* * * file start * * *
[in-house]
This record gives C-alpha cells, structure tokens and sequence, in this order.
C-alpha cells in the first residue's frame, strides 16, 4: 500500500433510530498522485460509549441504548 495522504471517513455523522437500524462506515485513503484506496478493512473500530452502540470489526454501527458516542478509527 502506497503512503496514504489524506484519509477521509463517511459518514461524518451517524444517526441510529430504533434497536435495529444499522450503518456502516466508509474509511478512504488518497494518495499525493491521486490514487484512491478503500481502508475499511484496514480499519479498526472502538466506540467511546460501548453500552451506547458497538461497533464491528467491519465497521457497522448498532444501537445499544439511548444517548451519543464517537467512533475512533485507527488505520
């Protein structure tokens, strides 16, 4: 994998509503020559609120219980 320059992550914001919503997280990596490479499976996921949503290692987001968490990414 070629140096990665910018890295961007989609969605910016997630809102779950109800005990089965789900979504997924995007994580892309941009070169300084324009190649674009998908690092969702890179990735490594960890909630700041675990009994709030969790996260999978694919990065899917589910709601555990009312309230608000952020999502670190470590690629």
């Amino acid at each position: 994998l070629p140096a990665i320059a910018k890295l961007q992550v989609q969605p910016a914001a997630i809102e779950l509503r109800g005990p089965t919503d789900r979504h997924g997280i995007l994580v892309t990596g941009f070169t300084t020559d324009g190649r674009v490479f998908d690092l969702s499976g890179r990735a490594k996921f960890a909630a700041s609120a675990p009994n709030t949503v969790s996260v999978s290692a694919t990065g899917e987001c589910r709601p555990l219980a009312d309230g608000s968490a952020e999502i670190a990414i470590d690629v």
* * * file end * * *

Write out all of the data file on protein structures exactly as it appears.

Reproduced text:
[in-house]
This record gives C-alpha cells, structure tokens and sequence, in this order.
C-alpha cells in the first residue's frame, strides 16, 4: 500500500433510530498522485460509549441504548 495522504471517513455523522437500524462506515485513503484506496478493512473500530452502540470489526454501527458516542478509527 502506497503512503496514504489524506484519509477521509463517511459518514461524518451517524444517526441510529430504533434497536435495529444499522450503518456502516466508509474509511478512504488518497494518495499525493491521486490514487484512491478503500481502508475499511484496514480499519479498526472502538466506540467511546460501548453500552451506547458497538461497533464491528467491519465497521457497522448498532444501537445499544439511548444517548451519543464517537467512533475512533485507527488505520
């Protein structure tokens, strides 16, 4: 994998509503020559609120219980 320059992550914001919503997280990596490479499976996921949503290692987001968490990414 070629140096990665910018890295961007989609969605910016997630809102779950109800005990089965789900979504997924995007994580892309941009070169300084324009190649674009998908690092969702890179990735490594960890909630700041675990009994709030969790996260999978694919990065899917589910709601555990009312309230608000952020999502670190470590690629």
């Amino acid at each position: 994998l070629p140096a990665i320059a910018k890295l961007q992550v989609q969605p910016a914001a997630i809102e779950l509503r109800g005990p089965t919503d789900r979504h997924g997280i995007l994580v892309t990596g941009f070169t300084t020559d324009g190649r674009v490479f998908d690092l969702s499976g890179r990735a490594k996921f960890a909630a700041s609120a675990p009994n709030t949503v969790s996260v999978s290692a694919t990065g899917e987001c589910r709601p555990l219980a009312d309230g608000s968490a952020e999502i670190a990414i470590d690629v």